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1.1: First Flight

Please remove AA batteries while plugged into your computer.

We found an issue in early CoDrone EDU controllers where it may get into a state where it can’t boot up when connected to a computer. For now, you can avoid this issue by removing your batteries.

Learn more: robolink.com/edu-controller-issueBy the end of this lesson, you should be able to:

  • Use the print function and describe its value in debugging (finding and fixing errors) in your code
  • Add comments to your code and understand the importance of well documented code
  • Pair with your drone using the pair() function
  • Understand how to use the takeoff() and land() functions

In this lesson, you will complete the following steps. Make sure that you demonstrate your completed code to your instructor after each step:

  1. Hello World! (Using the print() function)
  2. Using Comments
  3. Pairing and Printing
  4. Takeoff! (Your First Flight Test)

It’s time to write your first Python program! This program will use the print() function. You’re not printing with ink and paper, but you’ll print to the screen so you can see any output from the program. Programmers use print statements to determine where the program is when they run it (since you can’t tell once you run the code) which helps them debug (find errors in) the code. They also use the print() function to check the values of variables (containers that store values) as the program progresses.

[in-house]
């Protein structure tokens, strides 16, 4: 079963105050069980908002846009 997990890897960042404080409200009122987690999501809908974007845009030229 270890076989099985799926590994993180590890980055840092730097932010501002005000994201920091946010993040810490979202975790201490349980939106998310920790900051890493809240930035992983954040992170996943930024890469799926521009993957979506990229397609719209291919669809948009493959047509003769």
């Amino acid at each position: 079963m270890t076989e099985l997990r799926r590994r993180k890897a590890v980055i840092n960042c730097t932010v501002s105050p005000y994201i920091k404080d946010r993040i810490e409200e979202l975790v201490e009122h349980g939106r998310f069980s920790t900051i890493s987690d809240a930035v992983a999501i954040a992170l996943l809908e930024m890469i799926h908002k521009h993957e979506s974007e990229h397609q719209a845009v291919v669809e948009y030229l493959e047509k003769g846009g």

Make a new Python file called helloworld.py and run this line of code:

print("Hello, world!")

Print statements are sent to the Run console. The console is a tool in most IDEs (Integrated Development Environments) that allows you to see specific commands and information about the program as it runs. In pycharm, the console is just called Run and appears at the bottom of your screen. 

Click “Run” The “Hello World” program has been used to introduce beginner programmers to a new programming language since the 1970s. Welcome to Python!Comments are ignored by the computer when running your code, so you can write words and sentences as you would in a normal document.  You can add comments to your code by beginning the line with a hash symbol (#). These are for single-line only comments, which means that when you start a new line, the program goes back to normal code.

Try it out with the code below!

# print("The computer is ignoring this")

print("The computer is printing this!")

What do you see?

If you want to write a longer comment, insert the block of code between two sets of triple quotation marks or triple apostrophes. The first set of triple apostrophes is the beginning of the comment and the second set is the end of the comment. Everything in between will be ignored by the computer. Try it out with the code below!